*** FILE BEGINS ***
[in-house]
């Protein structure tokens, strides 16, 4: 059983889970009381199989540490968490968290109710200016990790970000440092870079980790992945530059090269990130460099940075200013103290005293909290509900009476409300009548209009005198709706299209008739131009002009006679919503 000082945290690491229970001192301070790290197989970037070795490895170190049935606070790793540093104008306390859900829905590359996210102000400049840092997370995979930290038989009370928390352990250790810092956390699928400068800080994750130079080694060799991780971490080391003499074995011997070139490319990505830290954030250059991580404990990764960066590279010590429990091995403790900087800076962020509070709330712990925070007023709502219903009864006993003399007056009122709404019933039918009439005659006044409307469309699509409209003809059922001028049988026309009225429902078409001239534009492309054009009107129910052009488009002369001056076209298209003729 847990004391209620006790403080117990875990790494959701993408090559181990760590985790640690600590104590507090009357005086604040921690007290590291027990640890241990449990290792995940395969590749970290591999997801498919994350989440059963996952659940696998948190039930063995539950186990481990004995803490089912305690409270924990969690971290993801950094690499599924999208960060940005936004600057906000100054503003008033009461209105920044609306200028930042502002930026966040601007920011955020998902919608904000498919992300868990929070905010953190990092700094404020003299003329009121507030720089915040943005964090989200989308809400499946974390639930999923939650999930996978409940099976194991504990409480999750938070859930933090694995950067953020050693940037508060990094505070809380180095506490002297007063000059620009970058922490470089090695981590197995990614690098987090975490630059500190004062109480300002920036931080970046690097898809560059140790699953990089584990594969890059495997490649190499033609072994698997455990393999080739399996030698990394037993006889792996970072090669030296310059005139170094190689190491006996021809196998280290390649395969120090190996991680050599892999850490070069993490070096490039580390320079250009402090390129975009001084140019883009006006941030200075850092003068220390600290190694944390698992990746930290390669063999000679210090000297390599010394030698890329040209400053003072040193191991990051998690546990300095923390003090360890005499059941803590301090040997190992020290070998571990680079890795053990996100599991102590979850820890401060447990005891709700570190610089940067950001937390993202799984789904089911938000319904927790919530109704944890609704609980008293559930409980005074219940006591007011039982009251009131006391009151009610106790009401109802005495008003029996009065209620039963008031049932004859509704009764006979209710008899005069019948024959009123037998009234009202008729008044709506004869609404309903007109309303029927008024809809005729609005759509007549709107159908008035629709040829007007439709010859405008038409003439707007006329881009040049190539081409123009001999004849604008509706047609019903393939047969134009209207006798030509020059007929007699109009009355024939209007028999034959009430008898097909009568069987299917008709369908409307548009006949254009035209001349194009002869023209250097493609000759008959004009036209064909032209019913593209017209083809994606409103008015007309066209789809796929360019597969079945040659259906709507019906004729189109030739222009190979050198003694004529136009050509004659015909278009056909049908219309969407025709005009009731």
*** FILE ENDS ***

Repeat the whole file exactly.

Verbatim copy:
[in-house]
């Protein structure tokens, strides 16, 4: 059983889970009381199989540490968490968290109710200016990790970000440092870079980790992945530059090269990130460099940075200013103290005293909290509900009476409300009548209009005198709706299209008739131009002009006679919503 000082945290690491229970001192301070790290197989970037070795490895170190049935606070790793540093104008306390859900829905590359996210102000400049840092997370995979930290038989009370928390352990250790810092956390699928400068800080994750130079080694060799991780971490080391003499074995011997070139490319990505830290954030250059991580404990990764960066590279010590429990091995403790900087800076962020509070709330712990925070007023709502219903009864006993003399007056009122709404019933039918009439005659006044409307469309699509409209003809059922001028049988026309009225429902078409001239534009492309054009009107129910052009488009002369001056076209298209003729 847990004391209620006790403080117990875990790494959701993408090559181990760590985790640690600590104590507090009357005086604040921690007290590291027990640890241990449990290792995940395969590749970290591999997801498919994350989440059963996952659940696998948190039930063995539950186990481990004995803490089912305690409270924990969690971290993801950094690499599924999208960060940005936004600057906000100054503003008033009461209105920044609306200028930042502002930026966040601007920011955020998902919608904000498919992300868990929070905010953190990092700094404020003299003329009121507030720089915040943005964090989200989308809400499946974390639930999923939650999930996978409940099976194991504990409480999750938070859930933090694995950067953020050693940037508060990094505070809380180095506490002297007063000059620009970058922490470089090695981590197995990614690098987090975490630059500190004062109480300002920036931080970046690097898809560059140790699953990089584990594969890059495997490649190499033609072994698997455990393999080739399996030698990394037993006889792996970072090669030296310059005139170094190689190491006996021809196998280290390649395969120090190996991680050599892999850490070069993490070096490039580390320079250009402090390129975009001084140019883009006006941030200075850092003068220390600290190694944390698992990746930290390669063999000679210090000297390599010394030698890329040209400053003072040193191991990051998690546990300095923390003090360890005499059941803590301090040997190992020290070998571990680079890795053990996100599991102590979850820890401060447990005891709700570190610089940067950001937390993202799984789904089911938000319904927790919530109704944890609704609980008293559930409980005074219940006591007011039982009251009131006391009151009610106790009401109802005495008003029996009065209620039963008031049932004859509704009764006979209710008899005069019948024959009123037998009234009202008729008044709506004869609404309903007109309303029927008024809809005729609005759509007549709107159908008035629709040829007007439709010859405008038409003439707007006329881009040049190539081409123009001999004849604008509706047609019903393939047969134009209207006798030509020059007929007699109009009355024939209007028999034959009430008898097909009568069987299917008709369908409307548009006949254009035209001349194009002869023209250097493609000759008959004009036209064909032209019913593209017209083809994606409103008015007309066209789809796929360019597969079945040659259906709507019906004729189109030739222009190979050198003694004529136009050509004659015909278009056909049908219309969407025709005009009731």